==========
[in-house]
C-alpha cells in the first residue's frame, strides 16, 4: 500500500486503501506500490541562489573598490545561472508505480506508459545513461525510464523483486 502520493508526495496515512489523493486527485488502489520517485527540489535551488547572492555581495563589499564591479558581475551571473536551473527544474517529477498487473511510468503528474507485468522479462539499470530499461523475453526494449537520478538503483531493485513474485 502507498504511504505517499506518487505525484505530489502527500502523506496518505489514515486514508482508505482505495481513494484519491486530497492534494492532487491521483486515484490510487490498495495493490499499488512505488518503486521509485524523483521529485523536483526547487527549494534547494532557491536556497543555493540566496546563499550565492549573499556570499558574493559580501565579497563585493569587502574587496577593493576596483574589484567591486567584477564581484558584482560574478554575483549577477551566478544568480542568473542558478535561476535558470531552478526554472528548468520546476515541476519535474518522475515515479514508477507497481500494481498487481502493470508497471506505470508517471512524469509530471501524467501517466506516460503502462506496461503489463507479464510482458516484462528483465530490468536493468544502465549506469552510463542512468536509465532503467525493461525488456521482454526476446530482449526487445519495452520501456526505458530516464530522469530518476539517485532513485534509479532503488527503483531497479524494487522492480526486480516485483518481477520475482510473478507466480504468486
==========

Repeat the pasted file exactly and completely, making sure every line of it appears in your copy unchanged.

[in-house]
C-alpha cells in the first residue's frame, strides 16, 4: 500500500486503501506500490541562489573598490545561472508505480506508459545513461525510464523483486 502520493508526495496515512489523493486527485488502489520517485527540489535551488547572492555581495563589499564591479558581475551571473536551473527544474517529477498487473511510468503528474507485468522479462539499470530499461523475453526494449537520478538503483531493485513474485 502507498504511504505517499506518487505525484505530489502527500502523506496518505489514515486514508482508505482505495481513494484519491486530497492534494492532487491521483486515484490510487490498495495493490499499488512505488518503486521509485524523483521529485523536483526547487527549494534547494532557491536556497543555493540566496546563499550565492549573499556570499558574493559580501565579497563585493569587502574587496577593493576596483574589484567591486567584477564581484558584482560574478554575483549577477551566478544568480542568473542558478535561476535558470531552478526554472528548468520546476515541476519535474518522475515515479514508477507497481500494481498487481502493470508497471506505470508517471512524469509530471501524467501517466506516460503502462506496461503489463507479464510482458516484462528483465530490468536493468544502465549506469552510463542512468536509465532503467525493461525488456521482454526476446530482449526487445519495452520501456526505458530516464530522469530518476539517485532513485534509479532503488527503483531497479524494487522492480526486480516485483518481477520475482510473478507466480504468486